Intel plans to take Mobileye, the advanced driver assistance and automated driving subsidiary it acquired for $15 billion more than four years ago, public next year.
Spinning Mobileye out into a separate publicly traded company could increase value for Intel shareholders, its parent company said in an announcement that went out late Monday. A source told TechCrunch the IPO is expected to take about six months, a timeline that suggests it has not yet started the typical IPO roadshow process.
A source familiar with Intel’s plans to list shares of Mobileye told Reuters the unit could be valued at more than $50 billion. The Wall Street Journal first reported Intel’s intent to sell shares of Mobileye.
“Intel will remain the majority owner of Mobileye, and the two companies will continue as strategic partners, collaborating on projects as they pursue the growth of computing in the automotive sector,” according to a statement from the company.
Intel said it will hold onto its majority ownership interest, with no intent to spin off or divest at all. A final decision on the IPO still needs to be reached, and is subject to market conditions, but as the majority stakeholder, Intel’s plan is to continue to fully consolidate Mobileye.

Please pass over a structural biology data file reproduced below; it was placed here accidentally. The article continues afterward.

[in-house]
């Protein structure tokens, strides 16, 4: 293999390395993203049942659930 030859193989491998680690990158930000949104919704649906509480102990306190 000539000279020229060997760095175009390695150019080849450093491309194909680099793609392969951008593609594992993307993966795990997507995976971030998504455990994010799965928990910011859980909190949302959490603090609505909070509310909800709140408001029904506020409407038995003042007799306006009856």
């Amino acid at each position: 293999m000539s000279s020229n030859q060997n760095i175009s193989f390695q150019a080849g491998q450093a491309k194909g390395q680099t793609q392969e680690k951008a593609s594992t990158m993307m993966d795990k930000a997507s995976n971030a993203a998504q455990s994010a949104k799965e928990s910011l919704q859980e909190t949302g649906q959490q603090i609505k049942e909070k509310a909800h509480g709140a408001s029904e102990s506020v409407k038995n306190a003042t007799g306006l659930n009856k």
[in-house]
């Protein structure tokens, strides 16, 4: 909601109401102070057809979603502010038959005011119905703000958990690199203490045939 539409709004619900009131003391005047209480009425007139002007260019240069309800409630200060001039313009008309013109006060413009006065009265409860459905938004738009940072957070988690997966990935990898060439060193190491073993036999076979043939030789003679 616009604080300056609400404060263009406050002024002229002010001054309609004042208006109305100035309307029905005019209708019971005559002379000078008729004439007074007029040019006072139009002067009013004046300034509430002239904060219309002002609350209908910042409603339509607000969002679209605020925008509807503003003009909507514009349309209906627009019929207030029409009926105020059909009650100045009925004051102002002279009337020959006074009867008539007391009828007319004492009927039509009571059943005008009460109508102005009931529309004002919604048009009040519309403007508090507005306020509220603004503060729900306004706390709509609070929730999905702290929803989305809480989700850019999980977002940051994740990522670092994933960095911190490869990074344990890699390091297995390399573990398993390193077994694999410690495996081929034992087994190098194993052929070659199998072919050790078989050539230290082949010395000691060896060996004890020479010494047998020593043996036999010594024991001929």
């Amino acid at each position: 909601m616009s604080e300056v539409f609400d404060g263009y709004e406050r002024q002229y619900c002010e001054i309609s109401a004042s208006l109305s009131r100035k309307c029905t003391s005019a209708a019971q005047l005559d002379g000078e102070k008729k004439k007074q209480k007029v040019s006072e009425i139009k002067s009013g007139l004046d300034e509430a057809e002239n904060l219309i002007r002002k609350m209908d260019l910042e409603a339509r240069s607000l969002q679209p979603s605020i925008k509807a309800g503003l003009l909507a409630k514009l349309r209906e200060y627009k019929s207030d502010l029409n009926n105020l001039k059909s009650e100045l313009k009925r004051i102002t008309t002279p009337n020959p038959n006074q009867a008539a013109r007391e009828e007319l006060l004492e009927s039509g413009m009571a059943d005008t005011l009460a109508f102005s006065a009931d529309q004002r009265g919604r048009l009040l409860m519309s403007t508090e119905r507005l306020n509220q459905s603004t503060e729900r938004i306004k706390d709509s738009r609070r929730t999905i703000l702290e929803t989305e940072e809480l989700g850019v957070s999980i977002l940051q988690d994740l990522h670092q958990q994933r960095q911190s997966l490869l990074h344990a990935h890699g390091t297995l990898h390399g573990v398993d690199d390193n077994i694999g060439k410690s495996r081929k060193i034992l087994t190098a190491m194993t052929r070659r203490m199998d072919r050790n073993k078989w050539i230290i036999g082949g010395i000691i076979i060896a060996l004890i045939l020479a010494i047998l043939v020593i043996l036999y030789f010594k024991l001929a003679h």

Mobileye CEO Amnon Shashua will continue to lead the same executive team. Intel teams working on lidar and radar development will be aligned under Mobileye, as will Moovit, an Israeli trip planning app that was recently acquired by Intel, according to the company.
“Intel’s acquisition of Mobileye has been a great success. Mobileye has achieved record revenue year-over-year with 2021 gains expected to be more than 40 percent higher than 2020, highlighting the powerful benefits to both companies of our ongoing partnership,” Intel CEO Pat Gelsinger said in a statement. “Amnon and I determined that an IPO provides the best opportunity to build on Mobileye’s track record for innovation and unlock value for shareholders.”
Since its acquisition in 2017, Mobileye has been able to triple annual chip shipments, revenue and headcount, according to Shashua.
“Our alignment with Intel continues to provide Mobileye with valuable technical resources and support that has yielded strong revenue along with free cash flow that allows us to fund our AV development work from current revenue,” said Shashua.
The news comes only a few months after Mobileye agreed to partner with car rental giant Sixt to launch a robotaxi service in Germany next year. This year, the company has scaled autonomous vehicle testing programs to multiple cities in the U.S., Europe and Asia, including New York City, and says it has secured 41 new advanced driver assistance system program wins across more than 30 automakers. It also plans to 35,000 purpose-built driverless delivery vehicles with Udelv by 2028, and has secured multiple deals for mobility-as-a-service programs in 2023.